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Technical coordinators handle technical aspects of a project. Depending on the area of construction they work in, they could be handling enquiries, helping to produce and interpret technical diagrams, plans and paperwork, drawing up delivery schedules, and dealing with project administration.
38 - 40
There are several routes to becoming a technical coordinator. You could complete a university or college course, an apprenticeship, or on-the-job training.
You should explore these routes to becoming a technical coordinator to find out which is the right one for you. Although some of these options have certain qualification requirements, many employers are interested in people who are enthusiastic, willing to learn and can follow instructions.
You could complete an undergraduate degree in a relevant subject to help you become a technical coordinator, such as:
You'll need 2 - 3 A levels, or equivalent, for an undergraduate degree.
If you study construction or a related trade at college, you could go on to apply for a role as a technical coordinator. You may need to gain onsite experience or complete further qualifications on the job to help you prepare for this role.
You could start your career as an apprentice in most construction trades and then apply for a job as a technical coordinator. Alternatively, you could apply for a higher apprenticeship in construction management and gain experience as a technical coordinator to help you progress in your career.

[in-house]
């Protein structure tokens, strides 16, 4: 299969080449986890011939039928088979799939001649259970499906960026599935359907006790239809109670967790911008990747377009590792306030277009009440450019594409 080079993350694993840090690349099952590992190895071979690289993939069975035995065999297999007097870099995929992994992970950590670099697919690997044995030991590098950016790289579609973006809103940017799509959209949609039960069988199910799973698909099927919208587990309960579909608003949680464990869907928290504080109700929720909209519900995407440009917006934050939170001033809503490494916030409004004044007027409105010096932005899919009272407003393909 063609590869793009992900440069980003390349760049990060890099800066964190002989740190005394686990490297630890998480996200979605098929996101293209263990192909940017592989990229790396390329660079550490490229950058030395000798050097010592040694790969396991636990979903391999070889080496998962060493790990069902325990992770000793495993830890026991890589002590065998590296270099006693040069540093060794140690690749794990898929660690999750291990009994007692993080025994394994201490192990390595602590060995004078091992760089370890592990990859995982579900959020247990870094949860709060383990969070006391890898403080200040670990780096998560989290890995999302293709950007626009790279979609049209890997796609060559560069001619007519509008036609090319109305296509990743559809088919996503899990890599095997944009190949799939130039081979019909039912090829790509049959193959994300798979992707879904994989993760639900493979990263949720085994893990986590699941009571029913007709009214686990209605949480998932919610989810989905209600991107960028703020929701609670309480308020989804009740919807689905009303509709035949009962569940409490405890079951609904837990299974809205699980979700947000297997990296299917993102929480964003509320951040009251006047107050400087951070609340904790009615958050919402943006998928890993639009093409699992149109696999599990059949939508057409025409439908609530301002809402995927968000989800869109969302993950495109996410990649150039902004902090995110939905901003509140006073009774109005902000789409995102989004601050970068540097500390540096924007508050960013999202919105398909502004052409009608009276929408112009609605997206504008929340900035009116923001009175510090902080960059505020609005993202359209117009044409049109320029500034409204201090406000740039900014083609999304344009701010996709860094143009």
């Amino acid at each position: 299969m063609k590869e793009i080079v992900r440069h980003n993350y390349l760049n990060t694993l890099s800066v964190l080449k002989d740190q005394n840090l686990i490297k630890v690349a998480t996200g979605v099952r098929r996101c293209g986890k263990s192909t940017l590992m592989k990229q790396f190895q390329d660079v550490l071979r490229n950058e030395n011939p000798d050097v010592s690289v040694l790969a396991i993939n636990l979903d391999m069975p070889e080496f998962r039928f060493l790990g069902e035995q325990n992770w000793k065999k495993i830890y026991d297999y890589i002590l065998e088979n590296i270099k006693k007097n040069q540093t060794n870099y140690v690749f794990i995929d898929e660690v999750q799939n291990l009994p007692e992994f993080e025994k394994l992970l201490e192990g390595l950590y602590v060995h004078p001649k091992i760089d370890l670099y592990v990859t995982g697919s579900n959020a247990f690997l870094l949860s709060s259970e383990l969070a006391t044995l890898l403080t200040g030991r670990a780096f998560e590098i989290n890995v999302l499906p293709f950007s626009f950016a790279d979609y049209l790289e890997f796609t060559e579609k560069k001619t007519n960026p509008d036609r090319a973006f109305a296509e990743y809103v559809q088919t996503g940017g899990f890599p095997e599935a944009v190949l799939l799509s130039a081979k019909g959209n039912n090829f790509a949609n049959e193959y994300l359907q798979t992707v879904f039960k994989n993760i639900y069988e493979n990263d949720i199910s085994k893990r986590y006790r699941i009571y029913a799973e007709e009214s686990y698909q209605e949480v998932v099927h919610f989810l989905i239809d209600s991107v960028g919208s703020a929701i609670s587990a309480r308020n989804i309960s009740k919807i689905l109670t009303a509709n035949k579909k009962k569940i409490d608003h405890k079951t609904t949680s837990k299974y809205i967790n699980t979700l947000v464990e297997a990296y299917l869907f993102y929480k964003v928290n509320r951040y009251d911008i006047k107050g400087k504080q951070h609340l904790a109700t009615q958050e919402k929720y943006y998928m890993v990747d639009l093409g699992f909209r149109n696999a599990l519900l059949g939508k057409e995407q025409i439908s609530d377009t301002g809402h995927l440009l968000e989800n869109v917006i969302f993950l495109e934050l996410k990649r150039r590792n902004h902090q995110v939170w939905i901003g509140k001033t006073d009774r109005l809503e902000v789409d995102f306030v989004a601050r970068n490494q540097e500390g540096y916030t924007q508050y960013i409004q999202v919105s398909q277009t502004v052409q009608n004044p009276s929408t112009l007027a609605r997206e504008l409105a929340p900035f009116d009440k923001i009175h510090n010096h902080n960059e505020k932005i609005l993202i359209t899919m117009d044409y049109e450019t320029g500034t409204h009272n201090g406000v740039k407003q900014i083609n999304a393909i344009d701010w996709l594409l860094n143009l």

For this, you’ll need 4 - 5 GCSEs at grades 9 to 4 (A* to C) and A levels (or equivalent).
Apprenticeships are open to anyone over the age of 16. As an apprentice, you’ll be fully employed by your company and expected to work a minimum of 30 hours a week. Your time will be split between on-the-job experience and a college or training provider.
If you have some previous experience in construction you could apply directly to an employer to gain experience as a technical coordinator. You might start out as an assistant to a more experienced technical coordinator and progress as your abilities improve and you complete further training.
Work experience is essential to gaining employment within the industry. You could gain this at school, or by working weekends and holidays with a company or relative who works as a technical coordinator. Potential employers will always be pleased to see work experience listed on your CV.
Additional skills which may benefit anyone considering a job as a technical coordinator include:
As a technical coordinator, you’ll support construction projects from a technical point of view. Day-to-day, you could be drawing up and interpreting plans, diagrams and schedules, coordinating paperwork and dealing with enquiries.
The job role of a technical coordinator involves the following duties:
The expected salary for a technical coordinator varies as you become more experienced.
Hours and salary depend on location, employer and any overtime you may do.
* Salaries have been collected from multiple industry sources and have been updated as of 2019
Check out the latest technical coordinator vacancies:
As these are external websites, the number of vacancies related to your preferred role may vary. New opportunities will be posted as they come up.
As a technical coordinator, you could progress to a senior position as a project manager or director.